I moved to Silver City in 2016 and now work at the Silver City Museum, where I am in close contact with much of our local history and people who care about it. One famous episode involved the Empire Zinc miners’ strike dramatized in the movie Salt of the Earth, which we sell in the museum store and is widely known to have been subversive in its time (1954, the height of McCarthyism). So of course I had to see what the fuss was about. I watched the first 40 minutes to the movie and had a strong reaction that it was incredibly “woke” for its era or even ours.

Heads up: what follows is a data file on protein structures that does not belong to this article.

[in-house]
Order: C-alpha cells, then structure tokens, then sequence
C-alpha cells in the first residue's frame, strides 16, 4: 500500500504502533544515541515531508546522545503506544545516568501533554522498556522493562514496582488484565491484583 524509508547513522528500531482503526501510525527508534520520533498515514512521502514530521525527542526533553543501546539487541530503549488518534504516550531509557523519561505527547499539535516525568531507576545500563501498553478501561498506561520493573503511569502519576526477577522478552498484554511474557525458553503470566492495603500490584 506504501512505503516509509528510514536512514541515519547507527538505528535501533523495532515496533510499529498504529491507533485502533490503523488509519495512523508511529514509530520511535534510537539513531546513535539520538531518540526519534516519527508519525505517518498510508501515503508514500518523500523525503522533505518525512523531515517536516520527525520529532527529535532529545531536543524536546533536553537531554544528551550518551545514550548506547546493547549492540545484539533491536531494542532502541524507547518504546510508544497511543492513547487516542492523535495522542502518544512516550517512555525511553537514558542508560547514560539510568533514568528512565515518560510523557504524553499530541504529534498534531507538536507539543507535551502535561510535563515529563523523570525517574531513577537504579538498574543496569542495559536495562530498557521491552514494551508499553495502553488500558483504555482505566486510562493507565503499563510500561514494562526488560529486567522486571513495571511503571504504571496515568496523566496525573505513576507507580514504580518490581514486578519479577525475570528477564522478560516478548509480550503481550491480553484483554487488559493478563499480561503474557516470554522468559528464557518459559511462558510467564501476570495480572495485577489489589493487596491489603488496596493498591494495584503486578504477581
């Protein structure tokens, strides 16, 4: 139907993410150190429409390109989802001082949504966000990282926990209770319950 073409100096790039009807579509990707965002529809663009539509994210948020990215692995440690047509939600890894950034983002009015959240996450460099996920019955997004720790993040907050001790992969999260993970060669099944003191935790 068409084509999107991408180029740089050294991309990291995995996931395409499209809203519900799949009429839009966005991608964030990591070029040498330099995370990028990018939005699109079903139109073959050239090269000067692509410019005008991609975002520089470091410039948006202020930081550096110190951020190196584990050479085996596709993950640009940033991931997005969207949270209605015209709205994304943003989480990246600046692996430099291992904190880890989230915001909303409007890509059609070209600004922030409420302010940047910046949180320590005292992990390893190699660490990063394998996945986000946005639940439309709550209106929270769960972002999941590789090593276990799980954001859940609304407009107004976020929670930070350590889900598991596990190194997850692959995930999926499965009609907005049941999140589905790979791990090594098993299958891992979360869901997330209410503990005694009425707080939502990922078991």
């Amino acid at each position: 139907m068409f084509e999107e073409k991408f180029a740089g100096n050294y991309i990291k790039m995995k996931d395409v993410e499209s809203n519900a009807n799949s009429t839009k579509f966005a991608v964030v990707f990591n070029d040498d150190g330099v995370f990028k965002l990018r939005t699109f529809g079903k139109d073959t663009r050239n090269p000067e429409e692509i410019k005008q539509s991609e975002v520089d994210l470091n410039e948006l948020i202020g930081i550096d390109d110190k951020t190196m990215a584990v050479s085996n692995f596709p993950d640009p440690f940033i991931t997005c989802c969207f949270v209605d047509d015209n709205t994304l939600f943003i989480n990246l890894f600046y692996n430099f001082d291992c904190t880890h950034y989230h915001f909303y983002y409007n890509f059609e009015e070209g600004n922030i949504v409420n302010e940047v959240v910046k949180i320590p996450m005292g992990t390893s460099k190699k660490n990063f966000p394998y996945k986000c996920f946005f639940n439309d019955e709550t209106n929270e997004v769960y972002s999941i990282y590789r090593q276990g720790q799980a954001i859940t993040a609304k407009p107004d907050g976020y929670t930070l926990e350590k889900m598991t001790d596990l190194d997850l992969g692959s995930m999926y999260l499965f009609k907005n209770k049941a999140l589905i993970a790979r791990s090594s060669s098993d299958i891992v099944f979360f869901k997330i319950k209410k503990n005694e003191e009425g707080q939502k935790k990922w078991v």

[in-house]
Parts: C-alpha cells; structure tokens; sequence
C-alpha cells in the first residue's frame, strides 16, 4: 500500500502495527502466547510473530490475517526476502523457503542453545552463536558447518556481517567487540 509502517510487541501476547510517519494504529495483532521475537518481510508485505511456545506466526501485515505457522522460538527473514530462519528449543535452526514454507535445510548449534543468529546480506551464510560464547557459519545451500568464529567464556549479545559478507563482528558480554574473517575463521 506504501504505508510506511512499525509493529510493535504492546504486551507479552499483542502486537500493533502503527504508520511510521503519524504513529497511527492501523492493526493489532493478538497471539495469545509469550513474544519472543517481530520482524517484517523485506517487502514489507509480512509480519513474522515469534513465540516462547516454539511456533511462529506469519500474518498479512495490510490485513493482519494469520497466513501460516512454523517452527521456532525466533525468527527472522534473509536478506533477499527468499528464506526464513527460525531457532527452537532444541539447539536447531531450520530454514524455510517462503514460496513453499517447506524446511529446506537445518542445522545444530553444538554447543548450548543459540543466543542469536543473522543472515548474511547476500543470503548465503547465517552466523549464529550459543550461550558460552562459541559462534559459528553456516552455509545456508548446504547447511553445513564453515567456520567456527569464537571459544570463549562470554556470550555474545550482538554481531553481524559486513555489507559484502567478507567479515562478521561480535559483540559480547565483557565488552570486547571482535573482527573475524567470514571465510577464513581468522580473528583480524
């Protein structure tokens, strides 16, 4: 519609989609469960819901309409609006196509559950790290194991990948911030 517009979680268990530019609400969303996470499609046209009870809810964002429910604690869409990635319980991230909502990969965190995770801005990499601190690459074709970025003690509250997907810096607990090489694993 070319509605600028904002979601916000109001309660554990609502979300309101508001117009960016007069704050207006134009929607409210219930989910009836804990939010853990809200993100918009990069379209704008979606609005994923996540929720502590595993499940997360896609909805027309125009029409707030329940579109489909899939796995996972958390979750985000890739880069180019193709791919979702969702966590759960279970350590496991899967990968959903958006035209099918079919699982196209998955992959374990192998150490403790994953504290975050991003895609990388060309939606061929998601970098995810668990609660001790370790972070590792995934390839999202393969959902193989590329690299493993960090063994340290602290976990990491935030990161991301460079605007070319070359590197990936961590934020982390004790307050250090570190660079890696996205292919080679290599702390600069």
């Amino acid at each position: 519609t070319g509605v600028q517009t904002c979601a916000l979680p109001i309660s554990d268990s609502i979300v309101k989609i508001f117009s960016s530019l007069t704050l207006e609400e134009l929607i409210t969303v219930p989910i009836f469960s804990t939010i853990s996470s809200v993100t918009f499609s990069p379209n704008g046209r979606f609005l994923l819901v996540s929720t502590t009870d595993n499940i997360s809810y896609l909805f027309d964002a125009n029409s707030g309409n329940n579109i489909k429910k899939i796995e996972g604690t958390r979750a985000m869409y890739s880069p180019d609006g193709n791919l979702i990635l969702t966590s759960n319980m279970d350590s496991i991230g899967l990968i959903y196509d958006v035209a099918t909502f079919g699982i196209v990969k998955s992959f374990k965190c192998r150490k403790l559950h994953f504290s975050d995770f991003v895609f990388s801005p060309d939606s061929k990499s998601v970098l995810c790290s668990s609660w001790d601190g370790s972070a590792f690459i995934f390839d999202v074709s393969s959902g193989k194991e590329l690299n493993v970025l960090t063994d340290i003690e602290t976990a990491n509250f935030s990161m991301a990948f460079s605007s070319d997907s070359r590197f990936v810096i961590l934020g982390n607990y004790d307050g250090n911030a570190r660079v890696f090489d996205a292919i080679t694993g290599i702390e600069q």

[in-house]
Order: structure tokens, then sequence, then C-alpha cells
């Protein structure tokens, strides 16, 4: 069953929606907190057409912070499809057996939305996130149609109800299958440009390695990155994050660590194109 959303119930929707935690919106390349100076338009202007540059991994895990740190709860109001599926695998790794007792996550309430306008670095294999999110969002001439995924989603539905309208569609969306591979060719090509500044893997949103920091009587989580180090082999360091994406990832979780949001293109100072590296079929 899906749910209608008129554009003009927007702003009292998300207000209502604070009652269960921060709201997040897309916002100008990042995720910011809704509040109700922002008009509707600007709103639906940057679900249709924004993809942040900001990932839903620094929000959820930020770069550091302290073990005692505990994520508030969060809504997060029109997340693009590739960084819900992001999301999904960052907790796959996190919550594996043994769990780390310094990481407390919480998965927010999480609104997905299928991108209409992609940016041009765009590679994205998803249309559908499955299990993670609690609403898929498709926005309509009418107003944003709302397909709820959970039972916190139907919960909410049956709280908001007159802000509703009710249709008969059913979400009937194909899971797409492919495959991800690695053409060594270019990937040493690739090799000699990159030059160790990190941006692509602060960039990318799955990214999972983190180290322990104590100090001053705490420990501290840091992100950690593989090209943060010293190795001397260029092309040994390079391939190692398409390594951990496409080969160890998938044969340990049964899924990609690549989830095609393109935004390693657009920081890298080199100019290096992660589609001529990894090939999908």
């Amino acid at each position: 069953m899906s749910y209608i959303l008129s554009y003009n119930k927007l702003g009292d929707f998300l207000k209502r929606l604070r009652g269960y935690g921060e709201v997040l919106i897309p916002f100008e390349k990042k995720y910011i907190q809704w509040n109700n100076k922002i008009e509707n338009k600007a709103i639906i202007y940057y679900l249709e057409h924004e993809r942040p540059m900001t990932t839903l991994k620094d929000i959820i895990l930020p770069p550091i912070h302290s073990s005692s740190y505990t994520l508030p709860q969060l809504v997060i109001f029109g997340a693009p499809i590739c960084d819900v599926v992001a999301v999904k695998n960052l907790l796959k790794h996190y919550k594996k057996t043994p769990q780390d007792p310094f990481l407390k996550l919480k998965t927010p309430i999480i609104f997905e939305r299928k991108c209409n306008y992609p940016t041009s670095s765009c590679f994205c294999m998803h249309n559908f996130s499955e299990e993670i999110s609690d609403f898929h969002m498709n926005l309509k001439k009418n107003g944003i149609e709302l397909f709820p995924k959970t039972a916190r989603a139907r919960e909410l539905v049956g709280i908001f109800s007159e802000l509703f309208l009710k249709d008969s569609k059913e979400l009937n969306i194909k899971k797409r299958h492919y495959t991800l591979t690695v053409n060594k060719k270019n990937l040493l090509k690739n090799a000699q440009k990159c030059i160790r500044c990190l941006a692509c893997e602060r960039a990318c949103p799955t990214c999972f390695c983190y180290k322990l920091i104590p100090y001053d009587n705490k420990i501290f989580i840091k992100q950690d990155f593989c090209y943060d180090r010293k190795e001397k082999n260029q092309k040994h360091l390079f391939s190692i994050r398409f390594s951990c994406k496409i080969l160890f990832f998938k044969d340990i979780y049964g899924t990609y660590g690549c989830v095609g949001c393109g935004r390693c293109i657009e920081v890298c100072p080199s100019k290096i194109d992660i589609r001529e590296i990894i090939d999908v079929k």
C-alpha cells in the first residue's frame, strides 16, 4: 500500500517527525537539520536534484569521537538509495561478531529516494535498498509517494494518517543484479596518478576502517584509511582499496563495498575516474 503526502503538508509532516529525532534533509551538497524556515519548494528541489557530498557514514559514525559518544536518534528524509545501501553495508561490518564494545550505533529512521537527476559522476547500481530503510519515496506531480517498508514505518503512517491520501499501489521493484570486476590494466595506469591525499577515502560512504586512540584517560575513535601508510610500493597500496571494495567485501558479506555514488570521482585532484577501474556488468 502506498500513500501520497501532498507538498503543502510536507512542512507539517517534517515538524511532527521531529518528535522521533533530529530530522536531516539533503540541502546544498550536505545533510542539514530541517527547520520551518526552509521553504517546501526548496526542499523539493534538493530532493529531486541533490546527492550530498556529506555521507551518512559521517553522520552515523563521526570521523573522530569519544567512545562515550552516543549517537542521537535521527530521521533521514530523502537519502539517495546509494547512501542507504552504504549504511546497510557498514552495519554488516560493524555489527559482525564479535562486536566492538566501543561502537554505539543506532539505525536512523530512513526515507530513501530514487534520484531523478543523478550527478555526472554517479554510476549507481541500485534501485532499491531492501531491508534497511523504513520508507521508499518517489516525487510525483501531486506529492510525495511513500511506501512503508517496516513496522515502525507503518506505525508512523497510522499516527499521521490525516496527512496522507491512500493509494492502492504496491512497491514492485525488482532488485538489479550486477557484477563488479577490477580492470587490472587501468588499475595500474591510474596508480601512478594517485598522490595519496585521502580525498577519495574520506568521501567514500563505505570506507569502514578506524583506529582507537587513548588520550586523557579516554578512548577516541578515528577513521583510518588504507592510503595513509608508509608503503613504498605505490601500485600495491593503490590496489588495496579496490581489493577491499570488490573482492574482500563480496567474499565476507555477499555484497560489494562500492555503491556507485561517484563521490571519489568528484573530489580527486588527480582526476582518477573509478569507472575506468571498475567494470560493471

This movie addresses issues of oppression, discrimination, labor politics, intersectionality and feminism within racial struggles, and the complicated role of privileged allies in oppressed communities.
I was struck by the scene where Ramon returns from wrongful imprisonment to celebrate his son’s christening over a poker game. Ramon explained to his white guest and ally in the resistance that he was really doing a great-white-hope kind of thing with his control of strategy and that his not recognizing the portrait of Father Juarez was the equivalent of Ramon not recognizing George Washington, which would make him “one dumb Mexican.” The blond organizer submitted humbly to this privilege check. It could have been written in 2018, as our culture struggles through a national conversation about race and privilege.